WASHINGTON — One of the architects of the Federal Communications Commission’s controversial plan to loosen media ownership rules resigned Monday.
W. Kenneth Ferree, head of the agency’s Media Bureau, announced that he will leave his position in March. FCC chairman Michael Powell announced last Friday his decision to leave after the commission’s monthly meeting in March.
With Ferree’s help, Powell drafted a plan to allow media companies to own more outlets in a given market. The larger media companies supported the plan, but smaller companies and activist groups attacked it as monopolistic and anti-competitive. Still, Powell persuaded a majority of his fellow commissioners to pass the plan in 2003.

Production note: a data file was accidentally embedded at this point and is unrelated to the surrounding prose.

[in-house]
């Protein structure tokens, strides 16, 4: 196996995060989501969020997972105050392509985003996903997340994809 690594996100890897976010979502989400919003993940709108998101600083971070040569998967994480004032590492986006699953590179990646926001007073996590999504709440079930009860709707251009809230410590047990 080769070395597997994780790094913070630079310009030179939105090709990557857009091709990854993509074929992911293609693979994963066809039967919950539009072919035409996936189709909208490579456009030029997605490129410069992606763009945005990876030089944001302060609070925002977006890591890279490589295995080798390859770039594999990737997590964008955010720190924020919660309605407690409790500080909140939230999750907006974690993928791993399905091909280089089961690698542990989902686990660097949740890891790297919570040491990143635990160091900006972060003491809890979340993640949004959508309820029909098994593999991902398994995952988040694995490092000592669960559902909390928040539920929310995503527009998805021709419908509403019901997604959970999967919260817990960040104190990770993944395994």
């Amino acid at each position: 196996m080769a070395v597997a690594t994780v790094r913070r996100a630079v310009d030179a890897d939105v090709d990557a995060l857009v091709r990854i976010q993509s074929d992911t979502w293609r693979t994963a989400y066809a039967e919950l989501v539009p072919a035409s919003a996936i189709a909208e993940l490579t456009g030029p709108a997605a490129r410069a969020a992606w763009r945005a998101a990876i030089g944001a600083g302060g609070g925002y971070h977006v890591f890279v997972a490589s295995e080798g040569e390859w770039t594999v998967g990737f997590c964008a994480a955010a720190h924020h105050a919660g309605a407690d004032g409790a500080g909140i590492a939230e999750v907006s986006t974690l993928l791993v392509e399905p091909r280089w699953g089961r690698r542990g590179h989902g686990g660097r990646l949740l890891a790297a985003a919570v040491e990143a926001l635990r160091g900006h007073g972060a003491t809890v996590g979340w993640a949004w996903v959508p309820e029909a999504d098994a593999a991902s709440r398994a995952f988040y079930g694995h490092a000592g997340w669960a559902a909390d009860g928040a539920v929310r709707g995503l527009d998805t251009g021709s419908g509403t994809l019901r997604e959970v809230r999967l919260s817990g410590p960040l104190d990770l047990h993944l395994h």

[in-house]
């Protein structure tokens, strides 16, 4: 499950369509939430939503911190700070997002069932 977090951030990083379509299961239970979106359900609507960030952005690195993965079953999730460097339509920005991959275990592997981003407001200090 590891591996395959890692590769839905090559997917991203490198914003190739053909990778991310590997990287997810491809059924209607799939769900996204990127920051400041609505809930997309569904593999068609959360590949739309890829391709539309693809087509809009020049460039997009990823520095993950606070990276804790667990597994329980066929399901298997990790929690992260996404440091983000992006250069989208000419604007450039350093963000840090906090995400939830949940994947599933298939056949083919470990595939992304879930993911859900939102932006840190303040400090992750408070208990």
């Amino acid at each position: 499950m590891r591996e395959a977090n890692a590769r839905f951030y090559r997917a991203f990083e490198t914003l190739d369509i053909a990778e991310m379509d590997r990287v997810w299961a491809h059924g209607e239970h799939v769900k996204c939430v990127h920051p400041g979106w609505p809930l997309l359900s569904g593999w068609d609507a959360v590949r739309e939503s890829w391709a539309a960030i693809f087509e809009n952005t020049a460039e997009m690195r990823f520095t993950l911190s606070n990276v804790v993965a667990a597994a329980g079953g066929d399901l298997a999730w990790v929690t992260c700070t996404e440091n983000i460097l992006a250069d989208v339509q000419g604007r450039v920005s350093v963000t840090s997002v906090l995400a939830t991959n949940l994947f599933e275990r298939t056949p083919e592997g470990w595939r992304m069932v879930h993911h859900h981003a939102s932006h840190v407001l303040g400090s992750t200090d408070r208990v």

In a clear rebuke, however, Congress blocked part of the plan, and a federal appeals court later nullified the remaining parts, calling them unjustified. The FCC has only a few days left before it must decide whether to appeal the court decision.
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Ferree also played a key role in drawing up plans for the transition to digital television transmission. Plan calls for the transition to be completed by either 2007 or when 85% of U.S. viewers have the capability to receive them, whichever comes last. Broadcasters must eliminate analog transmission entirely by 2009.
But without Ferree or Powell to shepherd the plan, its fate will likely not be clear until a new chairman is appointed.